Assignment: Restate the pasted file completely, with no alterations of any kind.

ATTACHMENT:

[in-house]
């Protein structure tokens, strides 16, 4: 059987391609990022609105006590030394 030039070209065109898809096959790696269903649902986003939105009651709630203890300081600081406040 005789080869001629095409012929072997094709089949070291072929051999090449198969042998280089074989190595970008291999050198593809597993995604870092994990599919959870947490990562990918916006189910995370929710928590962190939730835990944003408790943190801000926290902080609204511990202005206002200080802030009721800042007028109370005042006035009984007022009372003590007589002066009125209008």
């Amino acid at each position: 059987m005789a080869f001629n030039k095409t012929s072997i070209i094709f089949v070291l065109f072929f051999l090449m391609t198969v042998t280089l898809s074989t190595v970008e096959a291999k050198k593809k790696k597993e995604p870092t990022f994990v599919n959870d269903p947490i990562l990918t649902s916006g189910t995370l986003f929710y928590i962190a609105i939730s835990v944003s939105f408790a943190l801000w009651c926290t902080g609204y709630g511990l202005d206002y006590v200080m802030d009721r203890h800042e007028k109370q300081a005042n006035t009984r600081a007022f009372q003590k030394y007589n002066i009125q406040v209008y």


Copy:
[in-house]
């Protein structure tokens, strides 16, 4: 059987391609990022609105006590030394 030039070209065109898809096959790696269903649902986003939105009651709630203890300081600081406040 005789080869001629095409012929072997094709089949070291072929051999090449198969042998280089074989190595970008291999050198593809597993995604870092994990599919959870947490990562990918916006189910995370929710928590962190939730835990944003408790943190801000926290902080609204511990202005206002200080802030009721800042007028109370005042006035009984007022009372003590007589002066009125209008």
């Amino acid at each position: 059987m005789a080869f001629n030039k095409t012929s072997i070209i094709f089949v070291l065109f072929f051999l090449m391609t198969v042998t280089l898809s074989t190595v970008e096959a291999k050198k593809k790696k597993e995604p870092t990022f994990v599919n959870d269903p947490i990562l990918t649902s916006g189910t995370l986003f929710y928590i962190a609105i939730s835990v944003s939105f408790a943190l801000w009651c926290t902080g609204y709630g511990l202005d206002y006590v200080m802030d009721r203890h800042e007028k109370q300081a005042n006035t009984r600081a007022f009372q003590k030394y007589n002066i009125q406040v209008y």